The first part in this plan was releasing My Heart Stood Still as a single. That’s where things went wrong. A few weeks earlier, somewhat belatedly, America “got” The Beatles. Cue the British invasion. Now groups like The Innocents were yesterday’s news. 

Unwilling to throw in the towel, Lee and Jim decided The Innocents should record My Heart Stood Still. That was all that was salvageable from the recording session. The end it seemed, was neigh for The Innocents. It certainly was for Lee Hazelwood and Jim Lee. Lee decided to take an extended break. He thought the influx of British acts wouldn’t last. It did. Jim Lee decided to call time on his label. As for The Innocents, they too decided to call time on their five year career.

That wasn’t the last the music industry heard of Darron and Al. No. They decided to form another group, The Sugar Beats in 1966. The Sugar Beats had the chance to record for Herb Albert’s A&M Records. Looking for a third member, Jim Lee was approached. He was busy writing songs. Instead, they turned to their old car club and recruited Ken Mowery. 

Ken became the third Sugar Beat. Signed to A&M two singles were released, First Love and Begin, Give In. Both singles feature on The Innocents-Classic Innocents-The Reprise, Decca, Warner Bros and A&M Recordings…Plus More. These two tracks show the difference two years made to the former Innocents. Music had changed. Their music had changed and matured. Of the two tracks, the wistful First Love is a real hidden gem of a track. It’s lain unloved for too long. A quite beautiful track, the only problem was it wasn’t fashionable. Sadly, neither of The Sugar Beats singles proved to be a commercial success. Far from it. Psychedelia was about to be born. Groups like The Sugar Beats were behind the musical curve. Regardless of the quality, The Sugar Beats weren’t perceived as innovative and progressive. It seemed that yet again, Darron and Al were subject to the vagaries of musical fashions.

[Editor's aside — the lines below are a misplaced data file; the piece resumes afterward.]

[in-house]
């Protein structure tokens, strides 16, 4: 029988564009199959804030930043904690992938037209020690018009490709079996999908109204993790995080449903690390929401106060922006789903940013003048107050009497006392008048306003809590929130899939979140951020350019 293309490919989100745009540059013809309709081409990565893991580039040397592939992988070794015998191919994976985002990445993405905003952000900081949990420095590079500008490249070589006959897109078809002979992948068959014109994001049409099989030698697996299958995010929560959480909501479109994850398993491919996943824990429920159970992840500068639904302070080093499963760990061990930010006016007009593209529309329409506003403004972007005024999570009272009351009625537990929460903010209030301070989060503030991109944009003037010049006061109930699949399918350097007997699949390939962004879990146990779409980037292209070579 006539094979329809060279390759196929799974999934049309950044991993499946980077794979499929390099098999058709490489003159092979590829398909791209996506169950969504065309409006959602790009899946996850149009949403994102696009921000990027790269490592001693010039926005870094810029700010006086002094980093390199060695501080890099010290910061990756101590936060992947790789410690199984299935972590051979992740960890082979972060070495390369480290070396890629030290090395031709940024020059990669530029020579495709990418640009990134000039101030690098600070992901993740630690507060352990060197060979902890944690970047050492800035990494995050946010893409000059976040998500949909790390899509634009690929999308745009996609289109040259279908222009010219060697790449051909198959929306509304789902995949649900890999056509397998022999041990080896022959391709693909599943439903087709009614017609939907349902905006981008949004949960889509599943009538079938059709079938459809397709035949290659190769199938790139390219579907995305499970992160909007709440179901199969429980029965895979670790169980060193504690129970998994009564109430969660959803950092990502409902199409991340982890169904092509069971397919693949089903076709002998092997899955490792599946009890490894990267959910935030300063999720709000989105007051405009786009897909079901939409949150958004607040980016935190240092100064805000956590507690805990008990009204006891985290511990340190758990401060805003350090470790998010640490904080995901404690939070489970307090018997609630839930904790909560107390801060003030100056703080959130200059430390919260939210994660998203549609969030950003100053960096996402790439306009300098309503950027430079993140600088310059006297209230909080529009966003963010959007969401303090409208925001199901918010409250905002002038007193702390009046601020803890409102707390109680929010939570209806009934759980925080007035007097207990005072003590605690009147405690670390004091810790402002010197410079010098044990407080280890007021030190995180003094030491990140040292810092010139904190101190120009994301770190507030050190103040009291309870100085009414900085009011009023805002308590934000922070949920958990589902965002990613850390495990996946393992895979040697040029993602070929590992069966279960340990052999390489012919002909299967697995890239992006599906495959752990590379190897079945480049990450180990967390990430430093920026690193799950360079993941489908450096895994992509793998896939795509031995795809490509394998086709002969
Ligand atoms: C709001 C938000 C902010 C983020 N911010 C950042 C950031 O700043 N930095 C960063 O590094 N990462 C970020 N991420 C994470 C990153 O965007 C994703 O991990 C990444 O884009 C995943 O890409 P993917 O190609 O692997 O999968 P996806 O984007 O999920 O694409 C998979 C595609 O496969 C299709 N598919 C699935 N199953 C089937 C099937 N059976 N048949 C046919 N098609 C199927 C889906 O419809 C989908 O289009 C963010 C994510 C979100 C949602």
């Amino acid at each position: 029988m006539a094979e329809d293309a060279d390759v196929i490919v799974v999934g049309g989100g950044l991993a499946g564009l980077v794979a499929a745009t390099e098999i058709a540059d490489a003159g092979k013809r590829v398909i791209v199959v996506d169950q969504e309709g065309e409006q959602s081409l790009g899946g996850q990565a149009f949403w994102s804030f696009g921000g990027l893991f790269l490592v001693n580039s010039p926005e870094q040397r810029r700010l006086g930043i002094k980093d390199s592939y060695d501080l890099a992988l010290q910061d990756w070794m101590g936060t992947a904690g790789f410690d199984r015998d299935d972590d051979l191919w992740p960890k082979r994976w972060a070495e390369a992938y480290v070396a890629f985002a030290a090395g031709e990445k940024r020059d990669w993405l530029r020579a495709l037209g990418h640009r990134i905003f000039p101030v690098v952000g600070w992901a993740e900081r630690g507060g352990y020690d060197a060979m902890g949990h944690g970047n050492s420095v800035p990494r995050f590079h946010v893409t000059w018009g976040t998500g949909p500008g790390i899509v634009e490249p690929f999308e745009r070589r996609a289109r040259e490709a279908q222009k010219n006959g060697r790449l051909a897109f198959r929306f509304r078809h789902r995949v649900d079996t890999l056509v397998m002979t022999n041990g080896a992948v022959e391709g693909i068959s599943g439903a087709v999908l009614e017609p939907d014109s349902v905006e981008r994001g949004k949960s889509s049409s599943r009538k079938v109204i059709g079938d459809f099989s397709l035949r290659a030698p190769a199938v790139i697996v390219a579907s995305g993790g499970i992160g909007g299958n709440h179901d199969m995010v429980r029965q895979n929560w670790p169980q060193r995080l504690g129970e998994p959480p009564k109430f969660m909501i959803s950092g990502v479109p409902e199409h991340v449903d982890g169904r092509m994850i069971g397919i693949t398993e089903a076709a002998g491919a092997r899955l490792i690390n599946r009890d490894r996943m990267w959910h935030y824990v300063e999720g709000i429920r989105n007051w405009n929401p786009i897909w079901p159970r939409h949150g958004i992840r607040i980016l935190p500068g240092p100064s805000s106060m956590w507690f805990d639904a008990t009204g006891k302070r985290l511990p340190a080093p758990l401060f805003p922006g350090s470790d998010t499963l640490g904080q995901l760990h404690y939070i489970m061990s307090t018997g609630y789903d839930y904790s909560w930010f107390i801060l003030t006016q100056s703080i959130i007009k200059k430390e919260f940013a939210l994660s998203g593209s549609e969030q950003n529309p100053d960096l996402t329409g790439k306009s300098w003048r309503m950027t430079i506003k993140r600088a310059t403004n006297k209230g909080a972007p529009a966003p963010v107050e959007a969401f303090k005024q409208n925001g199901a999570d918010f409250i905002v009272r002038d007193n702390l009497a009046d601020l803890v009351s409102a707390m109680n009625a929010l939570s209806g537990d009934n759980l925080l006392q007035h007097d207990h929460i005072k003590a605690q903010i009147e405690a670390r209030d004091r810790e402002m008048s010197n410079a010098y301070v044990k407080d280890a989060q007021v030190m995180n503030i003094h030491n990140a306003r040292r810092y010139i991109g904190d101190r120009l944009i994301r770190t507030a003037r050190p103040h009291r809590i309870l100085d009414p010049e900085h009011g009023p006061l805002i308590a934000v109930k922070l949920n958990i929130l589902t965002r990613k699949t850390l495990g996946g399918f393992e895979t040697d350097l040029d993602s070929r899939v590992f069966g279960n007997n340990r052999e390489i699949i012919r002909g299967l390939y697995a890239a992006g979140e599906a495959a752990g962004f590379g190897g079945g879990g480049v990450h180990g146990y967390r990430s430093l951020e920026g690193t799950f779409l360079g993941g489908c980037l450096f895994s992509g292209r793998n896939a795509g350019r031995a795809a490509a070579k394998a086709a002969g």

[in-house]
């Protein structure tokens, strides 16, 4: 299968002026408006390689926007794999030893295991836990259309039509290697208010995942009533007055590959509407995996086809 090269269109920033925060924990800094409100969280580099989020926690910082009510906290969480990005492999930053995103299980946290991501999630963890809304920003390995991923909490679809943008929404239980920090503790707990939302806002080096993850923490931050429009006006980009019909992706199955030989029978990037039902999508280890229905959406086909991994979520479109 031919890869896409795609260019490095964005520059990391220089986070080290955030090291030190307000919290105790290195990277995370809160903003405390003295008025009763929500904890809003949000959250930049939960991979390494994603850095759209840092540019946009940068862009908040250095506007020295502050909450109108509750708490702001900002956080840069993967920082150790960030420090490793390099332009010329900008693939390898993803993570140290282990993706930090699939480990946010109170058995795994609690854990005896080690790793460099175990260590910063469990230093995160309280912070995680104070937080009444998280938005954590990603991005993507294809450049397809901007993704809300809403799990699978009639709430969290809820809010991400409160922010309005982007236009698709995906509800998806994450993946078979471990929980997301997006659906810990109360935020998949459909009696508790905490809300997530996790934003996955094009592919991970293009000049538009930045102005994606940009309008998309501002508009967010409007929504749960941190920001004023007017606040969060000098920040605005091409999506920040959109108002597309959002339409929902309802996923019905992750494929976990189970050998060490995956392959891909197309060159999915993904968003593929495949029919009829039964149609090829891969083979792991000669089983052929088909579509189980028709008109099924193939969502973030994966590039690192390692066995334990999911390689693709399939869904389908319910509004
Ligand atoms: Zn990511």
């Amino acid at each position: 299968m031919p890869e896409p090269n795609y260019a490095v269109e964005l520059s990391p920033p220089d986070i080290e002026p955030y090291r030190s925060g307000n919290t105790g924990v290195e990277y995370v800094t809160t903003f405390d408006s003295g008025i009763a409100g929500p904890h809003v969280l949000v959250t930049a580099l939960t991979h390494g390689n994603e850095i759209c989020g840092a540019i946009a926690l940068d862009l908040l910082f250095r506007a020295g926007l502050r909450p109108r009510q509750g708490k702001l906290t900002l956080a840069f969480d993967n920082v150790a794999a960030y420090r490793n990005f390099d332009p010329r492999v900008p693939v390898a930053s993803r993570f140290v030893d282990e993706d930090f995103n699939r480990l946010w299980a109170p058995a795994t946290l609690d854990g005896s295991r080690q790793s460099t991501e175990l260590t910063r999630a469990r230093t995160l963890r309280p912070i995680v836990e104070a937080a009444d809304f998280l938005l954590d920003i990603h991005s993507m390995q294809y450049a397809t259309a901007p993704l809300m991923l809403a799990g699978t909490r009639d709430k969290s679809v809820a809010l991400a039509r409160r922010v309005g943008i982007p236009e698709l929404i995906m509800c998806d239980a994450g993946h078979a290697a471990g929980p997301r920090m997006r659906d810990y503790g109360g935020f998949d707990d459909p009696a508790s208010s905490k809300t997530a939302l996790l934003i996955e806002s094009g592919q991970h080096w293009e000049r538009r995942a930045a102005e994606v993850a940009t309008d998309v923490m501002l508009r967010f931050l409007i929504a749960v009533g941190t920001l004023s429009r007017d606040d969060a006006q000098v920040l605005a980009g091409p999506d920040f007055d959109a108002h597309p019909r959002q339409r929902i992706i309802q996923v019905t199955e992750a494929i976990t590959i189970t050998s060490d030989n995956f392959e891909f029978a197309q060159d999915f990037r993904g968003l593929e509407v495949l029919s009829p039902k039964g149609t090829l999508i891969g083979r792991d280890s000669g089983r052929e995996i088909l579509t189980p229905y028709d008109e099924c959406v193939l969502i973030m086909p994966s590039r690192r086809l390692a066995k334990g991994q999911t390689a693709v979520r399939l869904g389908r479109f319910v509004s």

That proved to be the end of Darron and Al’s involvement with music. They’d been enjoyed a six year musical journey as The Innocents, then a brief comeback as The Sugar Beats. All this is documented on Ace Records’ recent compilation The Innocents-Classic Innocents-The Reprise, Decca, Warner Bros and A&M Recordings…Plus More. It’s the most comprehensive compilation of The Innocents music. There’s music from every period of their carer. This includes their biggest hit single Honest I Do. Whether it’s from The Innocents time at Indigo, Reprise, Decaa or Warner Bros, there music from that period. There’s even two versions of Tick Tock, which were released on Trans-World. That’s no forgetting eleven previously unreleased tracks, plus demos and rarities. Among them are two cuts from The Sugar Beats and three songs by Jim West. In total, there are twenty-eight tracks on The Innocents-Classic Innocents-The Reprise, Decca, Warner Bros and A&M Recordings…Plus More. There’s only a couple of omission and they can be excused.

There could’ve been more songs from The Innocents time at Indigo Records. After all, that was their heyday. Having said that, it was good to hear such an eclectic selection of The Innocents music. It would’ve been good to hear The Innocents collaboration with Kathy Young, A Thousand Stars. Maybe this wasn’t possible, given ownership problems? That there are a few omissions doesn’t detract from the quality of The Innocents-Classic Innocents-The Reprise, Decca, Warner Bros and A&M Recordings…Plus More. Far from it. This lovingly compiled compilation, The Innocents-Classic Innocents-The Reprise, Decca, Warner Bros and A&M Recordings…Plus More is best described as everything you want to know about The Innocents but were afraid to ask. Standout Tracks: Honest I Do, First Love, Tick Tock and Be Mine.


Classic Innocents

Classic Innocents


Classic Innocents

Classic Innocents

Classic Innocents